Earth Day was celebrated recently. It reminded me of the first Earth Day in 1970. I joined a few 7th grade friends in scouring our small town for litter. We were passionate about contributing to a cleaner environment and a better world. One of my friend’s had just lost an older brother in Viet Nam. Simon and Garfunkel’s “Bridge Over Troubled Water” was the #1 song and the Beatles “Let It Be” was climbing the charts. The assassinations and riots of 1968 were fresh memories. The world seemed to be in need of healing and Earth Day provided a proactive cure. Cleaning up the external environment was a way of cleaning up the internal problems that people and society were suffering from.
Jump forward 45 years and Earth Day seems to have lost some of its personal appeal. How does the average person address global climate change? The magnitude of the problem is almost self-defeating. It’s easier to surrender to the busyness of our lives, and the mindless distractions provided by smart phones, social media, and entertainment 24/7. But, what if you want to make a difference? What can you do? I recently heard health expert Dr. Dean Ornish speak. He suggested that we can take a stand for both our health and our environment by reducing our consumption of red meat. Dr. Ornish cited data that indicated that the world’s 1.5 billion cattle contribute more green-house gas than all cars combined. If that is asking too much, how about these ideas for improving your health and the environment at the same time:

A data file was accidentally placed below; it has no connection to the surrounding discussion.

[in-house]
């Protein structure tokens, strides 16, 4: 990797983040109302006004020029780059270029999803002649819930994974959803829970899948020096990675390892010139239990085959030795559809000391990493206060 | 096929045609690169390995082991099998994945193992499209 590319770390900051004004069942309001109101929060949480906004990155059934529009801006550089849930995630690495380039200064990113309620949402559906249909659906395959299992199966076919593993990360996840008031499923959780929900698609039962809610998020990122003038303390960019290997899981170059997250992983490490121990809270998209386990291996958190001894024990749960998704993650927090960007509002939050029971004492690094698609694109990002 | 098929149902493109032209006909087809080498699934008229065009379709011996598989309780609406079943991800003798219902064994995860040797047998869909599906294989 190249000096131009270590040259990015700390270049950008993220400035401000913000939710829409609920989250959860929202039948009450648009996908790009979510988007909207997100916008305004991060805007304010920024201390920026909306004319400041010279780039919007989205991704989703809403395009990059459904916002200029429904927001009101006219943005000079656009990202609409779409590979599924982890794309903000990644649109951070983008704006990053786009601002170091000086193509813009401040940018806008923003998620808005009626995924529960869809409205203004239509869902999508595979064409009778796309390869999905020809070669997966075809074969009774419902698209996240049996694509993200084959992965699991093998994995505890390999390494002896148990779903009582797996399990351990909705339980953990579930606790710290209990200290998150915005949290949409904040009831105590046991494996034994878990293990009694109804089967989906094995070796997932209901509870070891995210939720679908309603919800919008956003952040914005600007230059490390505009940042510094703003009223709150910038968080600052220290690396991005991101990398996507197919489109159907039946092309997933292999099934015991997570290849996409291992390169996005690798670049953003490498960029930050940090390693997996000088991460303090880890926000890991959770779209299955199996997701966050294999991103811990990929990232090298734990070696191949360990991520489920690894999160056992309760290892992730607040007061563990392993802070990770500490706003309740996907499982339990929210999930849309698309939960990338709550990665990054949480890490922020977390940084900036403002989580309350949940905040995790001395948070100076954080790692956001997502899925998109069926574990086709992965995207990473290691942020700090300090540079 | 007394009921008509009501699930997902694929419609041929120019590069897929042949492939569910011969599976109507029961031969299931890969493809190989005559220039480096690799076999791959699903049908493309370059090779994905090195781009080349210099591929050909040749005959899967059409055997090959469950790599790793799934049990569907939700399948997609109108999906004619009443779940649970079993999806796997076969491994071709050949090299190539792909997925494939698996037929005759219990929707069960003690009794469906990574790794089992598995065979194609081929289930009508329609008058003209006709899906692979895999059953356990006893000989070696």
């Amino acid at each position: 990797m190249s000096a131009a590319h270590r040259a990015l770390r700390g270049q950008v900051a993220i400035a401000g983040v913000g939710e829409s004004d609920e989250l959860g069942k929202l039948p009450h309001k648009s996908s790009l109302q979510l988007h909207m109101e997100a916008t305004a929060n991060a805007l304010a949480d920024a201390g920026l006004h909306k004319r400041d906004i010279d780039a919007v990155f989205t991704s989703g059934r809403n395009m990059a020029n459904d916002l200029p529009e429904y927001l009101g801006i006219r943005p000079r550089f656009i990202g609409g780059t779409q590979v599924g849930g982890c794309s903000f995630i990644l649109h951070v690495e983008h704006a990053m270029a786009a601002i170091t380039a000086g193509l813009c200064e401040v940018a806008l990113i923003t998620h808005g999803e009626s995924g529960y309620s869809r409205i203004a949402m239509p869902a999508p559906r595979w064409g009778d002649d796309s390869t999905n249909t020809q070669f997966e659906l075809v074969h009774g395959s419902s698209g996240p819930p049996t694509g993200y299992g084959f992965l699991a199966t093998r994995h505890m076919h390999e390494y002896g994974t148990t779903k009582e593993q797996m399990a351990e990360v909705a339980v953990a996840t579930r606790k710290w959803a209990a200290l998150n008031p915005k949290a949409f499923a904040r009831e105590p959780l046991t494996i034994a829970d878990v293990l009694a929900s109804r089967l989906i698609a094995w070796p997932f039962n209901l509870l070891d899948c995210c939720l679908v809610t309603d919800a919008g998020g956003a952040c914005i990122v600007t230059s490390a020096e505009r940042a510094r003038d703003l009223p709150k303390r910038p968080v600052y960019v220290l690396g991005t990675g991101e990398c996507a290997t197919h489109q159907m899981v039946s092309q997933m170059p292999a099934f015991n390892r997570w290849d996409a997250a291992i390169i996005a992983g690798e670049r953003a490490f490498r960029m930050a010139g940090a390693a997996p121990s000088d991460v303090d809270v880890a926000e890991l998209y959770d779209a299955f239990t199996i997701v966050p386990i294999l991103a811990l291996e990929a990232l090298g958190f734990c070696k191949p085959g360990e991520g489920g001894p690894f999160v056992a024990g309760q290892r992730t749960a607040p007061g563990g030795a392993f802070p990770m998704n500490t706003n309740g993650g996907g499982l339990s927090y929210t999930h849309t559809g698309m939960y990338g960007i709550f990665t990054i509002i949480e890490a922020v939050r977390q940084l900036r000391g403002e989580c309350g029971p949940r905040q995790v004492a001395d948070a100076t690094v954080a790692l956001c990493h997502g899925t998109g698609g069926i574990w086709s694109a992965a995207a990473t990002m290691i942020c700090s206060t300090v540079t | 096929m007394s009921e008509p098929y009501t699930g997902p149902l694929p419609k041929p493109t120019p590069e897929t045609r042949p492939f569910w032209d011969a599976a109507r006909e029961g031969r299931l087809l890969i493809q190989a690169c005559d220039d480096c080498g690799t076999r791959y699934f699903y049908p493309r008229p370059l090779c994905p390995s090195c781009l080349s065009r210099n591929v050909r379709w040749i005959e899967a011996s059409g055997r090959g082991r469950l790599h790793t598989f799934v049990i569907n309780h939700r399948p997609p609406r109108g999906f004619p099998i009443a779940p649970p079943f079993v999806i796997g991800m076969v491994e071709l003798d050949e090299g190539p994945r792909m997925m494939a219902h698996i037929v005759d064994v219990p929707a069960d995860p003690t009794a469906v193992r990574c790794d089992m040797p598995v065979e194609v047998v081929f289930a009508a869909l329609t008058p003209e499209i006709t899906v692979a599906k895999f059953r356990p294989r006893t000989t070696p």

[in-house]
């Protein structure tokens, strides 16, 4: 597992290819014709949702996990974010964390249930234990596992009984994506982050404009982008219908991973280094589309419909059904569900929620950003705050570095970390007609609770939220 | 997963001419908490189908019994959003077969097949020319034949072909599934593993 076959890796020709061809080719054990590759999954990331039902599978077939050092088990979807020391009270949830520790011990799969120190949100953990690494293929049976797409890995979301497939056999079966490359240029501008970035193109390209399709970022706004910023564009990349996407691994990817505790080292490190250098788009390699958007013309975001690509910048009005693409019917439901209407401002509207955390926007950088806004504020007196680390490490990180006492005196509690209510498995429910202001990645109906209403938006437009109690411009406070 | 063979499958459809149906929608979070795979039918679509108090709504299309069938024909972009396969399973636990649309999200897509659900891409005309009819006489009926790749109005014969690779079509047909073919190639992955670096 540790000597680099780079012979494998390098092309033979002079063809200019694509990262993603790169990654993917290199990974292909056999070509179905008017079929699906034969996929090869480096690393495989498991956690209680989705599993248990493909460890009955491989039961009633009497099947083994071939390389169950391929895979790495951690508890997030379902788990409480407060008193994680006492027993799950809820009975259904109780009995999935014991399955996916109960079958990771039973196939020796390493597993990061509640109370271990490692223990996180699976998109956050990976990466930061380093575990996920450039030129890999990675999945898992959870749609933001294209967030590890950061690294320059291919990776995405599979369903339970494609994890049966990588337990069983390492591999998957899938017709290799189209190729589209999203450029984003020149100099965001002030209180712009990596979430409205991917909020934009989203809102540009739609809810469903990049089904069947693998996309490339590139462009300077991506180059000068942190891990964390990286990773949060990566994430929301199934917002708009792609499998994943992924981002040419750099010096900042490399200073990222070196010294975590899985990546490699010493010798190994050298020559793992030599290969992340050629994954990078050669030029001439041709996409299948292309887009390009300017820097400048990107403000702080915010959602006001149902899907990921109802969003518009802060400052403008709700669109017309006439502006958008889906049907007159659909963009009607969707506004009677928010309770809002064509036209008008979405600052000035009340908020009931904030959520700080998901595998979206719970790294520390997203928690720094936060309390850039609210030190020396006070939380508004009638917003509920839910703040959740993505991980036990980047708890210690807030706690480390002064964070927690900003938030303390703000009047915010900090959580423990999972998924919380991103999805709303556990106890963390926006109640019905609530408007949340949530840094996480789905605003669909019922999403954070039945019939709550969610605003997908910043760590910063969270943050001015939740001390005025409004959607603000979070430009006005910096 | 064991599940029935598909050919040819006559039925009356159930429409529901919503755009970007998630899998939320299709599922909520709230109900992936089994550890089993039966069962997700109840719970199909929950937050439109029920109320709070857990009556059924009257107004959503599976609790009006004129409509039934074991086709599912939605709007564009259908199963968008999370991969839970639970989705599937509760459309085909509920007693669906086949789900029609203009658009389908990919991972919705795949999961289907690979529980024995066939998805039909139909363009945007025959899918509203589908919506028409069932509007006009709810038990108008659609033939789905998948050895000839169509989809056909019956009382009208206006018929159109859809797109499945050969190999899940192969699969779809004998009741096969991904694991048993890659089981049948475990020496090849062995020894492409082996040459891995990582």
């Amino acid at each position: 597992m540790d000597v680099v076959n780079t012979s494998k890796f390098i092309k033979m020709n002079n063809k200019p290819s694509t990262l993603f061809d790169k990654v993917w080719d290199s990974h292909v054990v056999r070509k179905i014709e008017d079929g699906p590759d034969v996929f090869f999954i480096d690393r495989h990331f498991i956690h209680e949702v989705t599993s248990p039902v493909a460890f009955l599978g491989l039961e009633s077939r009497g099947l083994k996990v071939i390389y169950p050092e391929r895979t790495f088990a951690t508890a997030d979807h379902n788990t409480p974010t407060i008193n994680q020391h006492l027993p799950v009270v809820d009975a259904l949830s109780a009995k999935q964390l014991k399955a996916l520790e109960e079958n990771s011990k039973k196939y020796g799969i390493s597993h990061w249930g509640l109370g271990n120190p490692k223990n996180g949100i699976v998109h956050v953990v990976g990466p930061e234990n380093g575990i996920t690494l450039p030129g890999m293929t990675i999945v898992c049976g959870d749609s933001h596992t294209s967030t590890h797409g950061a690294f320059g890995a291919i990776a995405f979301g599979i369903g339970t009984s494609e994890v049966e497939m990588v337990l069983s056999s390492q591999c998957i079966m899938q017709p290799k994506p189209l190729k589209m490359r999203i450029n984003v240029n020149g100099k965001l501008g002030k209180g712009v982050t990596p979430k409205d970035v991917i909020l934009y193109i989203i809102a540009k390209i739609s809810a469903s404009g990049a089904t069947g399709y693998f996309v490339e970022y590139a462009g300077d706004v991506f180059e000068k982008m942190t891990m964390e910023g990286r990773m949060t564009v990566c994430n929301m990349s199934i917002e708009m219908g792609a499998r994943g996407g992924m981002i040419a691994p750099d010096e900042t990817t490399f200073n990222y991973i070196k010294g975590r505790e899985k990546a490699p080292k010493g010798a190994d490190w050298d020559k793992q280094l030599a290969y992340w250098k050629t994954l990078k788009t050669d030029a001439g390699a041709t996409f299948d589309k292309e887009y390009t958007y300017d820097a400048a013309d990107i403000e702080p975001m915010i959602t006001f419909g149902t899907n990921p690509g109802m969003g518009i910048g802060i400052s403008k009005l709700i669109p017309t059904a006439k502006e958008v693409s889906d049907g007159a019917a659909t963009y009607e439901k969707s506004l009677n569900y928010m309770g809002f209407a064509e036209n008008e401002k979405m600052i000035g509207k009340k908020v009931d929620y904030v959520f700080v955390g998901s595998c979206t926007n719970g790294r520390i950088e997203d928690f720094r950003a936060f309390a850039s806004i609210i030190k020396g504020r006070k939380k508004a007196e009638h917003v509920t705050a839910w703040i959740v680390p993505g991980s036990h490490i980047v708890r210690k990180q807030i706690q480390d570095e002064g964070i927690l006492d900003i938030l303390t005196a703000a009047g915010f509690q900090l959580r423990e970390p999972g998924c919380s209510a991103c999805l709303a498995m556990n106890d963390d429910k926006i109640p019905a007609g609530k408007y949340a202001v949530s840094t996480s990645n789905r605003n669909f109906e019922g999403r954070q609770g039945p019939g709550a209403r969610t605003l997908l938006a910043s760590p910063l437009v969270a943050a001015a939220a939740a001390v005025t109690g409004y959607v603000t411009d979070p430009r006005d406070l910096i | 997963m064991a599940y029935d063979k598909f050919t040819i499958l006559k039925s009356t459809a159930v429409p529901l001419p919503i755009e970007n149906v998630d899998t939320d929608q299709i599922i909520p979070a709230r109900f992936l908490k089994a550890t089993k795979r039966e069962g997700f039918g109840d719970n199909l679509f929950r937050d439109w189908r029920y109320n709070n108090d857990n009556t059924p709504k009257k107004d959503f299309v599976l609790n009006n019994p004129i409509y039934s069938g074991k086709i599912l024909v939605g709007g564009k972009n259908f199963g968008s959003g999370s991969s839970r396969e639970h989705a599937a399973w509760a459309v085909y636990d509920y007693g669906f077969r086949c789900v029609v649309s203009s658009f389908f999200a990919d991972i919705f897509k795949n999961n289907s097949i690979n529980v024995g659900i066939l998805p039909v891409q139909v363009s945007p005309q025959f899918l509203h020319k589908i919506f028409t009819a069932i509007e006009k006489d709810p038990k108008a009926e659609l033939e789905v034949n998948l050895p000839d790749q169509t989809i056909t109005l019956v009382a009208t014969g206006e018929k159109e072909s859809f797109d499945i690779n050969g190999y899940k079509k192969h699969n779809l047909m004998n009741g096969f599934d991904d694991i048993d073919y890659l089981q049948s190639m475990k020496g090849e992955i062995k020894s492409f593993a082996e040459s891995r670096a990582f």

Reduce personal energy consumption
Share things, rather than buying new
Substitute soy or almond milk for cow milk
Use a water filter to purify tap water instead of buying bottled water
Buy locally grown food
M. J. White is the creator of “LEAN Wellness”, which transforms work environments with a radically different bottom-up approach that inspires continuous improvement in health and wellbeing. To learn more, visit the website at: www.wellstreet.us or email M. J. directly at: firstname.lastname@example.org